Consideration of the court’s power to revoke adoption orders

Consideration of the court’s power to revoke adoption orders

Re X and Y (Revocation of Adoption Orders) [2024] EWHC 1059

This is a judgment by Justice Leiven which concerns the court’s power to revoke adoption orders. The Judge considered the case law on adoption and the inherent jurisdiction of the High Court. It was held that there was a power to revoke under the inherent jurisdiction in cases where that had been a fundamental procedural irregularity. However, this did not extend to a power to revoke on welfare grounds, even where these involve exceptional circumstances.

 Factual background

X and Y were previously subject to care and placement orders made in August 2010 following care proceedings. They were placed with their adoptive mother, AM, when they were five and four years old.

Both the children continuously struggled in the care of AM which led to them spending time with their biological mother, BM. In 2020, BM and her younger children moved in with AM. In 2021 both X and Y then went to live with BM when Y made allegations of physical and emotional abuse against AM. Both children expressed a wish to remain with BM and a parenting assessment was carried out by the local authority which recommended the same. In April 2023, AM applied to the court to revoke the adoption orders that were previously made. This application was supported by both children.

The law

The Judge summarised the effect of an adoption order, which is as follows:

(i) It operates to extinguish the parental responsibility held by those other than the adopters or adopter immediately before making of the order, and;

(ii) It causes the adopted child to be treated in law as if the child is born as a child of the adopter or the adopters.

The Judge then discussed the only statutory provision that relates to the revocation of an adoption order (s55 of the Adoption and Children Act 2022). This states that the only way in which an adoption order can be revoked is if there are issues of legitimation, i.e. procedural irregularity.

The Judge then considered the relevant case law to determine how the Court of Appeal had previously used its power to set aside on the grounds of procedural irregularity under its inherent jurisdiction. The Judge determined that the authorities showed that a court could only set aside an adoption order in ‘highly exceptional and very particular circumstances’, and only if there had been ‘a substantial miscarriage of justice’.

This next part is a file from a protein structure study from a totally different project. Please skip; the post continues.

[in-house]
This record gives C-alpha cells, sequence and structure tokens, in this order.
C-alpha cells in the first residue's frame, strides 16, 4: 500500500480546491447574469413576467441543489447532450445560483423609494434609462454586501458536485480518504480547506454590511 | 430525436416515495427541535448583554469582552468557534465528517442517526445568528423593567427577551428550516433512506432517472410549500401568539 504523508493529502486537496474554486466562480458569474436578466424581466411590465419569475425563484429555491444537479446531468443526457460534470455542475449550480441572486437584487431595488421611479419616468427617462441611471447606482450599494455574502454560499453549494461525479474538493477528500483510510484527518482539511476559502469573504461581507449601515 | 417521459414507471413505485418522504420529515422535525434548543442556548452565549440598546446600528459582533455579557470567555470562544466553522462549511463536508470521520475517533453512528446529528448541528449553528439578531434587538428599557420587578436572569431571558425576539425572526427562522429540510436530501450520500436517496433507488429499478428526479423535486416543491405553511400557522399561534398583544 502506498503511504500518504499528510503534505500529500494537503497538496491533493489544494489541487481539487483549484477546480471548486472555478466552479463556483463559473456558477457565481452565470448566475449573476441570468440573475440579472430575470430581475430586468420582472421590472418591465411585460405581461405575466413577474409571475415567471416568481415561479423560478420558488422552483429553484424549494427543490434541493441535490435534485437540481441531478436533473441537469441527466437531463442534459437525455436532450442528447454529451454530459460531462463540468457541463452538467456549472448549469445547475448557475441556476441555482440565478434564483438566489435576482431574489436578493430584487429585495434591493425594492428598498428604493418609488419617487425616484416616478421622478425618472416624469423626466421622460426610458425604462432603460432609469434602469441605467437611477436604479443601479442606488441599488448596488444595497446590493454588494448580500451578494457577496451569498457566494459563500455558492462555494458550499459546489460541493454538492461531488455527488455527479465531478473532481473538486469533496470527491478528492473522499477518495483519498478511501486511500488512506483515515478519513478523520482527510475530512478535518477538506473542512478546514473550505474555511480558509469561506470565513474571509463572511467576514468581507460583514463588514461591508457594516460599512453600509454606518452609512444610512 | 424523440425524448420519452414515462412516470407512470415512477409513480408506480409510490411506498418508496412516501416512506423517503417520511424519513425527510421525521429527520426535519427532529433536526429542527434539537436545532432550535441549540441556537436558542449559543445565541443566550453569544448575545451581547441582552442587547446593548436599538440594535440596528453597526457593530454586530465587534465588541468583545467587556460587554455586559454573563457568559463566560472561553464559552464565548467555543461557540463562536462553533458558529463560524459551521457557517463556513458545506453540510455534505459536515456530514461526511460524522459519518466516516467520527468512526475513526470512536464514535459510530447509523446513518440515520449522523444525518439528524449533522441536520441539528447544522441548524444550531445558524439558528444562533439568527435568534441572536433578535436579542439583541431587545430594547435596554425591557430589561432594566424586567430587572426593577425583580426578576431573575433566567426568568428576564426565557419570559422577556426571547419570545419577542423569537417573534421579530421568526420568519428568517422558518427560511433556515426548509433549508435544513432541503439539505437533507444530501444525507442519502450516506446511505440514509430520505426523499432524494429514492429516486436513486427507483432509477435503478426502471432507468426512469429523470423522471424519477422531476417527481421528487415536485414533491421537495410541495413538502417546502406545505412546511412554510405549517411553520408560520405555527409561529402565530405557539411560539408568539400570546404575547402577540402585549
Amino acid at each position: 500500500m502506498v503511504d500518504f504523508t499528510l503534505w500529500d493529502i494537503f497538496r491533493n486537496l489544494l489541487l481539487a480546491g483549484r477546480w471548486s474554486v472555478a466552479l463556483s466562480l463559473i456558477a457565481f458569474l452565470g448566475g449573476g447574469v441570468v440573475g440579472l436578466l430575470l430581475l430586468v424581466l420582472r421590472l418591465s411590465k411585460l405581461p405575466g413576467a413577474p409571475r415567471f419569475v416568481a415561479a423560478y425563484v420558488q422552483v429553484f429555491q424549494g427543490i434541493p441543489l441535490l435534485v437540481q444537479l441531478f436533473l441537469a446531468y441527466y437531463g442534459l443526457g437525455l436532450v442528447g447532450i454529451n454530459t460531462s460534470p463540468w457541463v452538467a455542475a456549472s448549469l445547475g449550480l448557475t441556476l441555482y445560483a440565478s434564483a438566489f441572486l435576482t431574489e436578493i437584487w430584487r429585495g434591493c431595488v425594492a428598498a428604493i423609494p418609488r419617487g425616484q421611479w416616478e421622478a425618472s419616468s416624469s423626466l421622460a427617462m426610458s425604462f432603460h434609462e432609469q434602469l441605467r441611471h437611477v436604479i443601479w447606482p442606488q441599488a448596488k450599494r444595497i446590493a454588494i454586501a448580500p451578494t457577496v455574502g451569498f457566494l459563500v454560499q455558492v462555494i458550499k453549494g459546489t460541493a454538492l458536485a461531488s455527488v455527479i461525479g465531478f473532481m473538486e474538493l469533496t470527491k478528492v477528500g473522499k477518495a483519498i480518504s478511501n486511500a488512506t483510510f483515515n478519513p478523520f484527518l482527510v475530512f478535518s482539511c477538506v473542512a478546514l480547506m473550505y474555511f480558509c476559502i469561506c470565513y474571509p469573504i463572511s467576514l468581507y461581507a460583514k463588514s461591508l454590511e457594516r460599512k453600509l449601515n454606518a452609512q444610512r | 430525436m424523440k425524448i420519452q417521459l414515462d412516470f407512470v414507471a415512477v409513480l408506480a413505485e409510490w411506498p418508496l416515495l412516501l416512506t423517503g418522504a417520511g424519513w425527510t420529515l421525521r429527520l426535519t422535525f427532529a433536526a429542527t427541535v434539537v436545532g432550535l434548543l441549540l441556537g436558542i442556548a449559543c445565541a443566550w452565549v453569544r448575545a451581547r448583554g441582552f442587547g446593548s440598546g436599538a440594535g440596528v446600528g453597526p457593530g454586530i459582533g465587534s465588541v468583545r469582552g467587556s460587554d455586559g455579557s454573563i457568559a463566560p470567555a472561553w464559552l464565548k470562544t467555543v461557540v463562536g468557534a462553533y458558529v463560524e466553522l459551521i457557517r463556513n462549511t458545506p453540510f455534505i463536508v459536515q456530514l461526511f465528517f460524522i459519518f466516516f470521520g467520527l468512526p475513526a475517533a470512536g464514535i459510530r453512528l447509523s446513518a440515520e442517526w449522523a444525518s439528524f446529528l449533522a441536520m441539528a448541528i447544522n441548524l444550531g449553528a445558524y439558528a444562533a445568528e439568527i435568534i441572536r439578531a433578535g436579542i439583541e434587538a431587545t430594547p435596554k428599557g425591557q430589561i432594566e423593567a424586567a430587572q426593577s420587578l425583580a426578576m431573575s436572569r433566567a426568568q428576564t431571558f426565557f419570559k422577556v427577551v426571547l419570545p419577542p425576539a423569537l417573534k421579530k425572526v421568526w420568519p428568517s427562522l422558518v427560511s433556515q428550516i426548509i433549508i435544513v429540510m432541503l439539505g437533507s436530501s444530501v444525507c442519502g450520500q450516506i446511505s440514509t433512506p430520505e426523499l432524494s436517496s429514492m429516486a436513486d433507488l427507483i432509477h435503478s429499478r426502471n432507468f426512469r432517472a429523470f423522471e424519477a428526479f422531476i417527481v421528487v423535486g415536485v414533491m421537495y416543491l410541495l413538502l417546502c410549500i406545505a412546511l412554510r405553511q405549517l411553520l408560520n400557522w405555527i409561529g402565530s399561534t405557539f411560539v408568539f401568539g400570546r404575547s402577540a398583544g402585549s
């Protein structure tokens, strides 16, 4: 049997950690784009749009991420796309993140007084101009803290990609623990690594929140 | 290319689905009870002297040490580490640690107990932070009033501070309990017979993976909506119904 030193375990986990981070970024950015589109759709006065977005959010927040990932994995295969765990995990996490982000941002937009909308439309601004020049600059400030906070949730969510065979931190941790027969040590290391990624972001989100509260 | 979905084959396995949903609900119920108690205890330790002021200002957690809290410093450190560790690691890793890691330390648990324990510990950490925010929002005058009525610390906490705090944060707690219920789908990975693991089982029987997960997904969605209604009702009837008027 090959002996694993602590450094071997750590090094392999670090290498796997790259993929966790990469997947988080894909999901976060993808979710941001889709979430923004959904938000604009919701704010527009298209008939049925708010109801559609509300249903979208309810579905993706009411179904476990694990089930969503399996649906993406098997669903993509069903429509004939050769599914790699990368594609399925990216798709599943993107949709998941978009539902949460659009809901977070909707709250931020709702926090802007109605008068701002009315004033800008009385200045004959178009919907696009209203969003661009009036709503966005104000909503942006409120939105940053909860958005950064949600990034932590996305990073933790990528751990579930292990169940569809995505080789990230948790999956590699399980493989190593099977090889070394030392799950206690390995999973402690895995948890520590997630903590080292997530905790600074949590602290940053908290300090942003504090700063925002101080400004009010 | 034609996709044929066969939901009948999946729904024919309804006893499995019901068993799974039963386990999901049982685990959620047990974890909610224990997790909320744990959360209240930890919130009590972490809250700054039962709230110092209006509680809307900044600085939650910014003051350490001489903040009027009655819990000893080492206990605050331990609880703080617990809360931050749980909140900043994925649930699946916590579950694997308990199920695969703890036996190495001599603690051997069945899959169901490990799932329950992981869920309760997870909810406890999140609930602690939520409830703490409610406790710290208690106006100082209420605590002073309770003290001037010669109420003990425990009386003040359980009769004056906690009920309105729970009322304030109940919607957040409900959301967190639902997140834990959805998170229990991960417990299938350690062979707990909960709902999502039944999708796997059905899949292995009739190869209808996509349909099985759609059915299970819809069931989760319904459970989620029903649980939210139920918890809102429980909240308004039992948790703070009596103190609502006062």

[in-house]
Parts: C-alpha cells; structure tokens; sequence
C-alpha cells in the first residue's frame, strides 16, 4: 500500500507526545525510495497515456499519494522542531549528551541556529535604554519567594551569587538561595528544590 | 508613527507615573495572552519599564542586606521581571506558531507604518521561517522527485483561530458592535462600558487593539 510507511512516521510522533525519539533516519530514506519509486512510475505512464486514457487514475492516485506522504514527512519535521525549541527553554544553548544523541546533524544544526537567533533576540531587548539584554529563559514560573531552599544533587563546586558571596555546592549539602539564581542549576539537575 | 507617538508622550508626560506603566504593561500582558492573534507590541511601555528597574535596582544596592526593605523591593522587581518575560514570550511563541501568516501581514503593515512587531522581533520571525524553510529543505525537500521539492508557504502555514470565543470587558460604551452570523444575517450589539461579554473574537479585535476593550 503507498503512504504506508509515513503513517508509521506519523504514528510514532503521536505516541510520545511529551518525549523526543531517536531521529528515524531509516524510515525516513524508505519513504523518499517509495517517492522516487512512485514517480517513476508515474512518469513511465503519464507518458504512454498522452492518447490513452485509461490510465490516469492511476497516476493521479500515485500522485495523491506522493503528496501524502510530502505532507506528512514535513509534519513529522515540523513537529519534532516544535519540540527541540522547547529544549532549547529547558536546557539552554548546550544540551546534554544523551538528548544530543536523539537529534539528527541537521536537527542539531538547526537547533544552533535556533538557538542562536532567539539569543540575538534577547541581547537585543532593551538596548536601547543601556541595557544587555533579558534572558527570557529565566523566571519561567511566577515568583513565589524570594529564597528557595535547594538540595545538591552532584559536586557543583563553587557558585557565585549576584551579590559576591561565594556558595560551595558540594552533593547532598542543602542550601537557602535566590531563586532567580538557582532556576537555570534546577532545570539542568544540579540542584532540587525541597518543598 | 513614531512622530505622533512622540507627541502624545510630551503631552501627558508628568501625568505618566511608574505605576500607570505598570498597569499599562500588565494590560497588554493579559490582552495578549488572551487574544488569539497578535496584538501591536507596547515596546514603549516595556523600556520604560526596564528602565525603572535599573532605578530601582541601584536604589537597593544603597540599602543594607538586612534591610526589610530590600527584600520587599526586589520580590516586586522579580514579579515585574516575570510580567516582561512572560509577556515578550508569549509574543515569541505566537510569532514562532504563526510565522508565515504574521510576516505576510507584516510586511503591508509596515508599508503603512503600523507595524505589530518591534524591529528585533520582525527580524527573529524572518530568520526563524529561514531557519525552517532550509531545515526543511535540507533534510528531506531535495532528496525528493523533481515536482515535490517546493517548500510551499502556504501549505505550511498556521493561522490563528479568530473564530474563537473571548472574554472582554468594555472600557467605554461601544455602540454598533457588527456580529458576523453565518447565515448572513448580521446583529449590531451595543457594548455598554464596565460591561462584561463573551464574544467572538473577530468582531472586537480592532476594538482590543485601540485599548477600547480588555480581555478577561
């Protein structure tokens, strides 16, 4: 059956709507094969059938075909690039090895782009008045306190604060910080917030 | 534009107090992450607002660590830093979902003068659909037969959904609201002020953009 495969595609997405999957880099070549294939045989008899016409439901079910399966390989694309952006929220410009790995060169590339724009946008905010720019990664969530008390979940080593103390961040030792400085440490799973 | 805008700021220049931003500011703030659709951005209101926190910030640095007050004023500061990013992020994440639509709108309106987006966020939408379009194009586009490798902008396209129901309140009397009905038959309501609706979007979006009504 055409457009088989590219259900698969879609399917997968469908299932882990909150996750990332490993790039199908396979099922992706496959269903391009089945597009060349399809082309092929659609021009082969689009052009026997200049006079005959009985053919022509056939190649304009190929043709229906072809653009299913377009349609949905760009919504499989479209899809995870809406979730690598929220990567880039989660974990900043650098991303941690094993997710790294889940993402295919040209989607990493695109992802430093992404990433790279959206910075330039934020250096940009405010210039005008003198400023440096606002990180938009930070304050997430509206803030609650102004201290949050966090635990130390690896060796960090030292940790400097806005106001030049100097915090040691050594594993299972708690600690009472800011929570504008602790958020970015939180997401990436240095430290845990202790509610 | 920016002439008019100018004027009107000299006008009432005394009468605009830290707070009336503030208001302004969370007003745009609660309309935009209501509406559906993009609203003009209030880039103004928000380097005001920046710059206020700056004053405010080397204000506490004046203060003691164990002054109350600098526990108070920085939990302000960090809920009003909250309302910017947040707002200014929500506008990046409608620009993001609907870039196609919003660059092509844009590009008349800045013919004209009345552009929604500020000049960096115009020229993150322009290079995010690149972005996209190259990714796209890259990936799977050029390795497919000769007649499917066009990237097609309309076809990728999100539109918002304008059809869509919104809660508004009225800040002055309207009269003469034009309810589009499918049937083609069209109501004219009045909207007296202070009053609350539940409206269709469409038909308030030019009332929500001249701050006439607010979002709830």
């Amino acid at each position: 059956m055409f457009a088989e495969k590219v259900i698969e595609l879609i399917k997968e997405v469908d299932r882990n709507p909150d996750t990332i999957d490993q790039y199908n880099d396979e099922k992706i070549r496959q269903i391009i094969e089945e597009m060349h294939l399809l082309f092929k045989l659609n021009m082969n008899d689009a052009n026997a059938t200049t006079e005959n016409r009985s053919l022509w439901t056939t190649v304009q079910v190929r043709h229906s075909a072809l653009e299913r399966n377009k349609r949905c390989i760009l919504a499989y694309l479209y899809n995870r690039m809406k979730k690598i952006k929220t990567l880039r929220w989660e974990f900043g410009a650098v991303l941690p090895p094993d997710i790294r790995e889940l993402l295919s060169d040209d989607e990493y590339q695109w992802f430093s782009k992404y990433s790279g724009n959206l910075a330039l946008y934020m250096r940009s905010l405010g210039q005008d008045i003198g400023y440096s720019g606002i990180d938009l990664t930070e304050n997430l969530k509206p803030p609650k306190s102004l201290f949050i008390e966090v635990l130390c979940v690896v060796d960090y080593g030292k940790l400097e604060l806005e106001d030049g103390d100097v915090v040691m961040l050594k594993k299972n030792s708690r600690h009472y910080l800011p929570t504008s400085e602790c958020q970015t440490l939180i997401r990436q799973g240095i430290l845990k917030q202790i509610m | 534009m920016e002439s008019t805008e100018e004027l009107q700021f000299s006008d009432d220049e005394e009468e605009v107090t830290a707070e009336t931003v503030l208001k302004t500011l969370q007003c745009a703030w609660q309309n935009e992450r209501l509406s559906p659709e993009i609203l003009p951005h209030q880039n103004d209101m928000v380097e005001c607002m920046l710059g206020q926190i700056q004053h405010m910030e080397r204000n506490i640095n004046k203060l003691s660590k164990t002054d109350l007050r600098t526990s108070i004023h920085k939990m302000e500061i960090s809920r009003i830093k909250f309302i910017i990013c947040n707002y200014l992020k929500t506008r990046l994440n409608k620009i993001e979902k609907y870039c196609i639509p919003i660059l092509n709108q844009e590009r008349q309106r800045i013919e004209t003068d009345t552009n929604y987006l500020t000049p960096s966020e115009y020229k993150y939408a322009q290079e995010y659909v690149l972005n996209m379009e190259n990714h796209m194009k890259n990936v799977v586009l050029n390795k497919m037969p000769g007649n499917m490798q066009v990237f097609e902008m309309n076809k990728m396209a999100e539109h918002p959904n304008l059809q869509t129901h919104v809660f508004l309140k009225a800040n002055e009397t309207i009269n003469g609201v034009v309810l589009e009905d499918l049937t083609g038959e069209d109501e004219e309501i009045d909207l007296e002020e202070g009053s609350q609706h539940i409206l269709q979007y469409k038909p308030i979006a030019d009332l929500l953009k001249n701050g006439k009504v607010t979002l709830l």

The judgment

The Judge determined that she did not have the power to revoke the adoption order on the grounds of the welfare interests of the children. The Judge made it clear that the only instance whereby the Court of Appeal has accepted a power to revoke under its inherent jurisdiction is in cases where there has been a fundamental procedural irregularity.

The Judge stated that the grounds in the current application were entirely different, in that they did not relate to the validity of the adoption orders when they were made, but were instead based on a change of circumstances and a breakdown of the adoption. The Judge felt that it would be wrong to use the inherent jurisdiction in the way being sought when the application had been made solely on welfare grounds, meaning that it fell out of the scope of any previously binding court decisions.

The Judge was mindful that the High Court had previously found a power to revoke on welfare grounds. However, the Judge was critical of these judgments in that they did not consider the limitations and restrictions to the use of inherent jurisdiction. These cases were therefore not followed.

The Judge also noted that it would have been in Y’s best interests to revoke the order. She had found the legal proceedings distressing and would likely experience problems with her sense of self in the future. In light of this, the Judge said that there were strong grounds for Parliament to create a power to revoke adoption orders in very particular circumstances. However, this was not currently the case, and the important constraints on the use of inherent jurisdiction had to prevail.

The adoption orders were not revoked and remained in place.

The full case can be viewed here:


Elle Macdonald is a solicitor in the family department representing parents and extended family members in care proceedings and private law children proceedings. Elle is contactable on 01268 240400 and .